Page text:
There Is No Agony Like Bearing an Untold Story Inside You

Zora Neale Hurston? Apocryphal?

Dear Quote Investigator: Brilliant writers are often impelled to share a tale. Keeping an untold story inside can cause agony. The prominent author Zora Neale Hurston said something like this. Would you please help me to find a citation?

Quote Investigator: In 1942 Zora Neale Hurston published “Dust Tracks on a Road: An Autobiography”. She discussed her landmark novel “Their Eyes Were Watching God” which she composed “under internal pressure in seven weeks”. Boldface added to excepts by QI: 1

If writers were too wise, perhaps no books would be written at all. It might be better to ask yourself “Why?” afterwards than before. Anyway, the force from somewhere in Space which commands you to write in the first place, gives you no choice. You take up the pen when you are told, and write what is commanded. There is no agony like bearing an untold story inside you. You have all heard of the Spartan youth with the fox under his cloak.

Hurston’s reference to a fox corresponded to an ancient episode illustrating the culture of Sparta which was recounted within “Plutarch’s Moralia”: 2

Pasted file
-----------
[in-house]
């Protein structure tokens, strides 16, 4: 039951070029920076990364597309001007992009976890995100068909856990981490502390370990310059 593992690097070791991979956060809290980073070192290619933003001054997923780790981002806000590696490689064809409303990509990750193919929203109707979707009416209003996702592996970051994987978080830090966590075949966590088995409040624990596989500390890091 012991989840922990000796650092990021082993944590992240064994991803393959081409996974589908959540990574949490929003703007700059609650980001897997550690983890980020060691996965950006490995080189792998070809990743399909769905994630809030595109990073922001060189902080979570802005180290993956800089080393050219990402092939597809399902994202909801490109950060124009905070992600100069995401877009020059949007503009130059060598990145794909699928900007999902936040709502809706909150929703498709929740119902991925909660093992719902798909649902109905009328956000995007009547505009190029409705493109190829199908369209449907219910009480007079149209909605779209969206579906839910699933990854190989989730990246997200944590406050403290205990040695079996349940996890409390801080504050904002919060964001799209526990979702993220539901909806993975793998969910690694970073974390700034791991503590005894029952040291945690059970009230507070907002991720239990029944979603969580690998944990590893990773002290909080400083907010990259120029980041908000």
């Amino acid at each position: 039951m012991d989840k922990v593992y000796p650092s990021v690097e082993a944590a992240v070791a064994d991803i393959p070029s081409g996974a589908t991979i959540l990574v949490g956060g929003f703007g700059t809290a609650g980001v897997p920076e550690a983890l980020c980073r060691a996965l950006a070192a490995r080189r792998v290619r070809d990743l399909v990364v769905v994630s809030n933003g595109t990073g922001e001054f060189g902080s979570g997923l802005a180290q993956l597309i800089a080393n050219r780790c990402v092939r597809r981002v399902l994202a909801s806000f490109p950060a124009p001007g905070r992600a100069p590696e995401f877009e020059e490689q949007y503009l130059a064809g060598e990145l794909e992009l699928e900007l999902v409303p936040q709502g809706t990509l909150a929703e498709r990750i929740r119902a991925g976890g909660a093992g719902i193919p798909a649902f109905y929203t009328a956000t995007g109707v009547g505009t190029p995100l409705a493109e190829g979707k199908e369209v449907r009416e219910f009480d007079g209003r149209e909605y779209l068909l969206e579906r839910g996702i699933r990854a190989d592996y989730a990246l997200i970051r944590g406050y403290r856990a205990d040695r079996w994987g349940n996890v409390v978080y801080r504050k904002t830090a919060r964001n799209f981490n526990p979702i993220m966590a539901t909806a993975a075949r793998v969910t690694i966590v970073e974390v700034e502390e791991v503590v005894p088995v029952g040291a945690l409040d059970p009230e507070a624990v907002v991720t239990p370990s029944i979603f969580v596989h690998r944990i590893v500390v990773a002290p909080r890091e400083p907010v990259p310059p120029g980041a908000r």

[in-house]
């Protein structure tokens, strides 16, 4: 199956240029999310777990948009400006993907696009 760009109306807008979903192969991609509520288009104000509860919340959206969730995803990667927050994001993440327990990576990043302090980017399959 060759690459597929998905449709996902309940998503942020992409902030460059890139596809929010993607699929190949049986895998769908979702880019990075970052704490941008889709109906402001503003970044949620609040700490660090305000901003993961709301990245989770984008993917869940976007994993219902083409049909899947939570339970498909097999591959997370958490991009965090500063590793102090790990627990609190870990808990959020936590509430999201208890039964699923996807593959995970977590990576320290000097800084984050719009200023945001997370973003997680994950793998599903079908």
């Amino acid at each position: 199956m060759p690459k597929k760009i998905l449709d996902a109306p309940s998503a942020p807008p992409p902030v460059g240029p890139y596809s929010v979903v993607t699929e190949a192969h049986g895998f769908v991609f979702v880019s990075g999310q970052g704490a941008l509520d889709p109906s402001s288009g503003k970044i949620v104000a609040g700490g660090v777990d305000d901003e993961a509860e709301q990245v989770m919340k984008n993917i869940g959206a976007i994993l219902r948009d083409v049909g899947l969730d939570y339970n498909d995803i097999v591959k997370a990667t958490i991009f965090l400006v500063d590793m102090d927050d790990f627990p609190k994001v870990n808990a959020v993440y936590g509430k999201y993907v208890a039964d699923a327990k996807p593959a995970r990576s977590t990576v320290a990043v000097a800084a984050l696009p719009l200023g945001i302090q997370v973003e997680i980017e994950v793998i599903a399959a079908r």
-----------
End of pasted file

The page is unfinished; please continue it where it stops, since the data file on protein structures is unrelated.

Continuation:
. . . when the boys with him had stolen a young fox alive, and given it to him to keep, and those who had lost the fox came in search for it, the boy happened to have slipped the fox under his garment. The beast, however, became savage and ate through his side to the vitals . . .

Sadly, the boy died. This metaphorical framework suggests that one should release the fox, i.e., one should share a tale which one holds inside. This action will allow one to live fully.

Below are additional selected citations in chronological order.

Continue reading There Is No Agony Like Bearing an Untold Story Inside You

Notes:

  1. 1942, Dust Tracks on a Road: An Autobiography by Zora Neale Hurston, Chapter 11: Books and Things, Quote Page 220 and 221, J. B. Lippincott Company, Philadelphia, Pennsylvania; facsimile reprinted in 1969 by Arno Press, New York. (Verified with scans)
  2. 1931, Plutarch’s Moralia, Volume 3 of 14, English Translation by Frank Cole Babbitt (Trinity College, Hartford, Connecticut), Series: The Loeb Classical Library, Sayings of the Spartans, Start Page 393, Quote Page 405 and 407, G. P. Putnam’s Sons, New York. (Verified with scans)

How Can Any Deny Themselves the Pleasure of My Company! It’s Beyond Me